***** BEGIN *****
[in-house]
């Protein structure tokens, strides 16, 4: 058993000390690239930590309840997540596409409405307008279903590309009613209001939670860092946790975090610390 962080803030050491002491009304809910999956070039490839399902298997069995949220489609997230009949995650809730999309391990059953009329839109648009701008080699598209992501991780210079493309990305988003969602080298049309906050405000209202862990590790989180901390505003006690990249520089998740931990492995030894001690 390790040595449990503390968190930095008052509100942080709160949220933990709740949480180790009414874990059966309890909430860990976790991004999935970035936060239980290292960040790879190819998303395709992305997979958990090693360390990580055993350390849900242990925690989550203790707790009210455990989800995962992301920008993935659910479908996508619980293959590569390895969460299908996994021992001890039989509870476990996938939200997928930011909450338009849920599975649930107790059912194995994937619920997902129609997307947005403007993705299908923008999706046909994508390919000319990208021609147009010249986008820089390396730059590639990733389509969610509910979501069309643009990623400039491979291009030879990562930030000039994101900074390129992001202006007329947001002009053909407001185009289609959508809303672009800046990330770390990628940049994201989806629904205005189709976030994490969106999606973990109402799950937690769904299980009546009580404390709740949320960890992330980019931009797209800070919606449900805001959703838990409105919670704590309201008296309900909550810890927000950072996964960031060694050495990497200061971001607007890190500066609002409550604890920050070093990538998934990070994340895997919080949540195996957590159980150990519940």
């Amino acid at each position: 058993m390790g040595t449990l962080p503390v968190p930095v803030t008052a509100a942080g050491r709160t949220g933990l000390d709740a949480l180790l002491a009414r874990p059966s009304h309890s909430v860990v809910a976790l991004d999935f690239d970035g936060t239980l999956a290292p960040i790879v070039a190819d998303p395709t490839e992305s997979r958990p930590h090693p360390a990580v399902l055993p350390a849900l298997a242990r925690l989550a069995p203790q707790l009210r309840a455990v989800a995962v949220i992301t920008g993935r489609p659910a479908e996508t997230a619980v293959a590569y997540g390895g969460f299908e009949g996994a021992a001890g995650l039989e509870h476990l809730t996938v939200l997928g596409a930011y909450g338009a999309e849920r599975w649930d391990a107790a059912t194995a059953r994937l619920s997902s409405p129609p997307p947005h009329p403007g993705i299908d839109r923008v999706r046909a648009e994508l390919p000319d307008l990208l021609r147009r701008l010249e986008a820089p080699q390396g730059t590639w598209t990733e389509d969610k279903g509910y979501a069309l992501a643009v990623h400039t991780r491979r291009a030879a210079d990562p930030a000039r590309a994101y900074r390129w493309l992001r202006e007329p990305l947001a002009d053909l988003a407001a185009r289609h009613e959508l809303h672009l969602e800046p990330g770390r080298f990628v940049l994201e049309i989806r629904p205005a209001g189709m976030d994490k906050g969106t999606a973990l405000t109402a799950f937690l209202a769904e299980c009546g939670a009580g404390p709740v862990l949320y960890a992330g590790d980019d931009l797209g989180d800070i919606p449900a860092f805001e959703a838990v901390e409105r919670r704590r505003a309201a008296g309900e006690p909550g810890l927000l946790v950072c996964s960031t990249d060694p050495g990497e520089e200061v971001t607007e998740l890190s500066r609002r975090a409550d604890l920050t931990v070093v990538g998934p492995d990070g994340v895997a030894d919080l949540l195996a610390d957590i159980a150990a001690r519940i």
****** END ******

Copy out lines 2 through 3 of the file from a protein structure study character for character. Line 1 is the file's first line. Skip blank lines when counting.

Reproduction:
């Protein structure tokens, strides 16, 4: 058993000390690239930590309840997540596409409405307008279903590309009613209001939670860092946790975090610390 962080803030050491002491009304809910999956070039490839399902298997069995949220489609997230009949995650809730999309391990059953009329839109648009701008080699598209992501991780210079493309990305988003969602080298049309906050405000209202862990590790989180901390505003006690990249520089998740931990492995030894001690 390790040595449990503390968190930095008052509100942080709160949220933990709740949480180790009414874990059966309890909430860990976790991004999935970035936060239980290292960040790879190819998303395709992305997979958990090693360390990580055993350390849900242990925690989550203790707790009210455990989800995962992301920008993935659910479908996508619980293959590569390895969460299908996994021992001890039989509870476990996938939200997928930011909450338009849920599975649930107790059912194995994937619920997902129609997307947005403007993705299908923008999706046909994508390919000319990208021609147009010249986008820089390396730059590639990733389509969610509910979501069309643009990623400039491979291009030879990562930030000039994101900074390129992001202006007329947001002009053909407001185009289609959508809303672009800046990330770390990628940049994201989806629904205005189709976030994490969106999606973990109402799950937690769904299980009546009580404390709740949320960890992330980019931009797209800070919606449900805001959703838990409105919670704590309201008296309900909550810890927000950072996964960031060694050495990497200061971001607007890190500066609002409550604890920050070093990538998934990070994340895997919080949540195996957590159980150990519940």
């Amino acid at each position: 058993m390790g040595t449990l962080p503390v968190p930095v803030t008052a509100a942080g050491r709160t949220g933990l000390d709740a949480l180790l002491a009414r874990p059966s009304h309890s909430v860990v809910a976790l991004d999935f690239d970035g936060t239980l999956a290292p960040i790879v070039a190819d998303p395709t490839e992305s997979r958990p930590h090693p360390a990580v399902l055993p350390a849900l298997a242990r925690l989550a069995p203790q707790l009210r309840a455990v989800a995962v949220i992301t920008g993935r489609p659910a479908e996508t997230a619980v293959a590569y997540g390895g969460f299908e009949g996994a021992a001890g995650l039989e509870h476990l809730t996938v939200l997928g596409a930011y909450g338009a999309e849920r599975w649930d391990a107790a059912t194995a059953r994937l619920s997902s409405p129609p997307p947005h009329p403007g993705i299908d839109r923008v999706r046909a648009e994508l390919p000319d307008l990208l021609r147009r701008l010249e986008a820089p080699q390396g730059t590639w598209t990733e389509d969610k279903g509910y979501a069309l992501a643009v990623h400039t991780r491979r291009a030879a210079d990562p930030a000039r590309a994101y900074r390129w493309l992001r202006e007329p990305l947001a002009d053909l988003a407001a185009r289609h009613e959508l809303h672009l969602e800046p990330g770390r080298f990628v940049l994201e049309i989806r629904p205005a209001g189709m976030d994490k906050g969106t999606a973990l405000t109402a799950f937690l209202a769904e299980c009546g939670a009580g404390p709740v862990l949320y960890a992330g590790d980019d931009l797209g989180d800070i919606p449900a860092f805001e959703a838990v901390e409105r919670r704590r505003a309201a008296g309900e006690p909550g810890l927000l946790v950072c996964s960031t990249d060694p050495g990497e520089e200061v971001t607007e998740l890190s500066r609002r975090a409550d604890l920050t931990v070093v990538g998934p492995d990070g994340v895997a030894d919080l949540l195996a610390d957590i159980a150990a001690r519940i």